The Best Thirty Minutes

by | Sep 4, 2017 | Parenting, Teenagers | 13 comments

The call came on Saturday night around 9:40pm.  “Hi Mom” the familiar voice said.  I stopped, smiled and without thinking found myself gravitating towards his bedroom, a place that once kept him safe every night and cocooned him from the world. But now- as a college sophomore- he had a new home, a new nest, a new place to lay his head every night. I looked around his old room, laid on his bed, wishing desperately that he was laying there next to me asking me to scratch his head or rub his back.
“How was today?” I asked. This began the best thirty minutes of my week.

Usually, we text…almost every day– to just check-in or be sure he is eating enough or getting enough sleep, about his draining bank account, his upcoming papers, next quarters classes or plans for the weekend. Usually, we just talk business.

But this call was different. Neither one of us had anywhere to go or any place to rush off to so we just settled in and talked. He told me stories about where he lived, the crazy dog that lived with him for the summer, some new friends he met recently, his failed attempts at cooking dinner. We laughed and shared.  And connected. It was unfiltered and unedited. It was the way we used to talk and I found myself laying on his old bed all choked up.

I realized that night how much I missed him. I miss his hilarious laugh, his good-mornings and good-nights, his silly grin as he told stories, his interest in my day, his playful interaction with his little sister, his never-ending question “what’s for dinner”, the sound of his size 15 feet lumbering down the hall towards my room to tell me something, and most importantly, I missed his voice. Texting keeps us in contact but talking actually connects us.

There is great value in talking to each other but texting has taken the place of conversation. People don’t talk, they type. We guess people’s emotions because we can’t hear them. We connect through words, not voices. But LOL doesn’t compare to actual laughter or an emoji doesn’t make my heart smile the way his husky voice does. And hearing him tell a story, complete with voice fluctuations and emotion is like medicine for my soul. It soothes me.

Hanging up that night I felt full. It was a better full than Thanksgiving night. I was full of love, not food. I had talked to the little boy who made me sing to him every night as a little kid, the little boy who said his prayers out loud, and the little boy whose voice called me mom for the first time. Hearing his voice brought it all back and even though I missed him terribly and he was still living somewhere else, I felt closer to him than I had in a long time. I gave him a hug with my words and hearing him say “Love you mom” before he hung up filled a void in my heart I forgot was there. It was the best thirty minutes because for a brief time, it was as if nothing had changed.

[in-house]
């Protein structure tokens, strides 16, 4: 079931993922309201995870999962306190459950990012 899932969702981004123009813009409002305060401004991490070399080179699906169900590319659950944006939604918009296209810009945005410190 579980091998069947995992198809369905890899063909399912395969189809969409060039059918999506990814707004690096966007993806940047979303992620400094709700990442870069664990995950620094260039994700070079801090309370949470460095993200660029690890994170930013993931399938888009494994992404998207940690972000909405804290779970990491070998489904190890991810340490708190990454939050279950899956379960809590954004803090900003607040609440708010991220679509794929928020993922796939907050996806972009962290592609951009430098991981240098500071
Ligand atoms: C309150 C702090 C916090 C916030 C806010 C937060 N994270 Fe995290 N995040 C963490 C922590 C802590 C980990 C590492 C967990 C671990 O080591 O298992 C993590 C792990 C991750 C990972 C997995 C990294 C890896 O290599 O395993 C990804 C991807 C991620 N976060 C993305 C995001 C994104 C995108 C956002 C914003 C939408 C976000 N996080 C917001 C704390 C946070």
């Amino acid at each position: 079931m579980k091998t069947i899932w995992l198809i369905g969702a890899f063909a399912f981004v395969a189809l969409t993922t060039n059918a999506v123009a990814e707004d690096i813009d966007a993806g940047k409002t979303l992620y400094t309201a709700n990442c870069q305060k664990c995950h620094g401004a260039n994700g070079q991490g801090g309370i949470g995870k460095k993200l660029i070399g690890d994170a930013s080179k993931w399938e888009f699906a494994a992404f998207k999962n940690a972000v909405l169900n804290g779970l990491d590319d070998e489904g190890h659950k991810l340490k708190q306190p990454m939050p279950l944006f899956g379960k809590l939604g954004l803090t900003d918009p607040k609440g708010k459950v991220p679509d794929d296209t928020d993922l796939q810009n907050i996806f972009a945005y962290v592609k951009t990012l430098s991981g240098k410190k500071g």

13 Comments

  1. Mercedes kirk

    Hi Kelly,
    Love your new blog! I’m reading this as we drive our sophomore to college!
    Thanks for your insightful words of wisdom.

    Reply
  2. Tina

    The hard part my friend is realizing what was will never be again. Every time an eaglet leaves our nest, we have to find the new normal. How on earth am I going to be an empty nester? I loved my nest being full of eaglets.

    Reply
  3. Tracey Keller

    Congratulations on the blog! I sit here crying and I can visualize each step you took in this 30 minutes. Kooper is amazing! That’s a true reflection of you, Kris and your family! That’s for sharing! Keep up the great work!!

    Reply
  4. Julie Stasko

    I so love “our” Koop. He is an amazing young man and I’m so happy he is apart of our family. I know that my daughter is safe in his arms!

    Reply
  5. Pat

    Kelly you did your job as a wonderful parent. You raised Kooper to be a responsible adult.

    So glad you had such a happy phone call with Kooper.

    Reply
  6. Pat Homans

    So glad you had such a happy phone call with Kooper.

    Reply
  7. Kelly

    Love this.

    Reply
  8. Cindy

    How truly insightful!! Thank you Kelly for putting our “Mama thoughts” onto paper!! We are gifted by God to be called Moms

    Reply
  9. Kim Stephens

    I was just telling everyone last night that I had just gotten off a 38 minute 9 second phone call from my son! It was as you described – so healing for my soul. I felt like all was well in my little world. Even if only for a while. His voice was the ‘medicine’ I so desperately needed. It had been too long. Don’t get me wrong, I love getting texts from him – I live for them, hoping each day that I hear from him. I miss him so much but we’re trying to give him his space. He’s a freshman from Orangevale CA away at school in Prescott, AZ. He has found his niche/his people, his place to learn and grow. He’s doing what we raised him up for…. But it’s hard sometimes. Your article hit home with me. Thank you!

    Reply
  10. Kelly oakes

    Thanks for making me cry…I MISS KOOPER TOO!

    Reply
  11. Kris

    Love this article Kelly for so many reasons! B called last weekend and I about panicked thinking something was wrong because it was not a text. He just wanted to talk, that’s it!

    Reply
  12. Sandy

    Nothing like a good conversation to give assurance that everything is OK. Mother’s can tell by the tone of their voices how things are going. To hear the voice of someone who loves you unconditionally heals almost anything. I still miss hearing my Mom’s voice, it made everything feel better.

    Reply
  13. Sandy

    Nothing like a good conversation to give assurance that everything is OK. Mother’s can tell by the tone of their childrens voices how things are going. To hear the voice of someone who loves you unconditionally heals almost anything. I still miss hearing my Mom’s voice, it made everything feel better.

    Reply

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